Yes and No. What Asaph requested, God surpassed. God answered a prayer bigger than Asaph actually prayed. What Asaph thought he wanted, God bypassed for blessings much larger, more extensive, and more permanent than Asaph ever intended.
Asaph’s prayers were for the nation of Israel to be restored to their previous state, but God’s intent was for his salvation to extend beyond Israel to people from every tribe, tongue, and language.
And God’s intent was not just the restoration of what was lost in the exile of the Northern Kingdom but of everything that has ever been lost since the beginning due to the brokenness of the world.
I think that the key is found in verse 17:
But let your hand be on the man of your right hand, the son of man whom you have made strong for yourself!
By “son of man,” Asaph, in his limited foresight and prayers, probably referred only to the current king of Judah, whom he hoped would be able to lead Israel to safety with God’s help, but God answered the prayer that Asaph would have prayed if his vision and heart were as loving and redemptive as our Heavenly Father’s.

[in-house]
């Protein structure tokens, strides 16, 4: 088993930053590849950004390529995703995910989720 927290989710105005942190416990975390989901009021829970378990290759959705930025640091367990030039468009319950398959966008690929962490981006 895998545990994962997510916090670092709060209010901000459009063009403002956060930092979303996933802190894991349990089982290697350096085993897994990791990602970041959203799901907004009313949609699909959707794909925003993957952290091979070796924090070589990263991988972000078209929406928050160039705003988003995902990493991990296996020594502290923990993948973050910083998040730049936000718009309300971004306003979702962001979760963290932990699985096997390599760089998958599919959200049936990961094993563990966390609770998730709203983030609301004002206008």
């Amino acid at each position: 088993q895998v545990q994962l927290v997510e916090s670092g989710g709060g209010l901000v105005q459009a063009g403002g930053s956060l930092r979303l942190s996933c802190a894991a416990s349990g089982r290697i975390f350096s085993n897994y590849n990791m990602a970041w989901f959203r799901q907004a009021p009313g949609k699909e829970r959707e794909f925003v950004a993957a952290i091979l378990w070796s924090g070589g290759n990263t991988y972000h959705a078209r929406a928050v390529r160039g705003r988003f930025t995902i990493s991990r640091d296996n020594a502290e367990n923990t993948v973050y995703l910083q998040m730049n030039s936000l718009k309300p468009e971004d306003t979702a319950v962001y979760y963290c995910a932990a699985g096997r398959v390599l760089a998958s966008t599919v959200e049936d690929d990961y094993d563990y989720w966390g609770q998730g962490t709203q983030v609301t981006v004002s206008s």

Son of Man was the most common moniker that Jesus used in referring to himself as the man that God the Father had promised to send into the world to redeem the whole world from every evil, calamity, and threat.
God did not send his Son into the world to condemn the world, but in order that the world might be saved through him. The Son of God became the Son of Man to redeem, to save and restore his people.
Asaph probably had no idea how his heartfelt prayers expressed deeper truths about God’s outpouring of grace in Jesus. He began his prayer by appealing to the Shepherd of Israel to come to save them.
In answer Jesus says, "I am the good shepherd. The good shepherd lays down his life for the sheep." He died so that we might live. Our shepherd came to restore our relationship with God by saving us not just from the Assyrians but from sin.
In verses 8-16, Asaph recounted the history of God’s presence with Israel and asked God to restore the vine, which he understood to be the recipients of God’s affections.
All who were part of the vine of God’s people were blessed by God. Jesus took up this image, saying,
I am the true vine, and my Father is the vinedresser. I am the vine; you are the branches. Whoever abides in me and I in him, he it is that bears much fruit, for apart from me you can do nothing.
Jesus is the fulfillment of the imagery of the vine. All of God’s blessings come to us through him.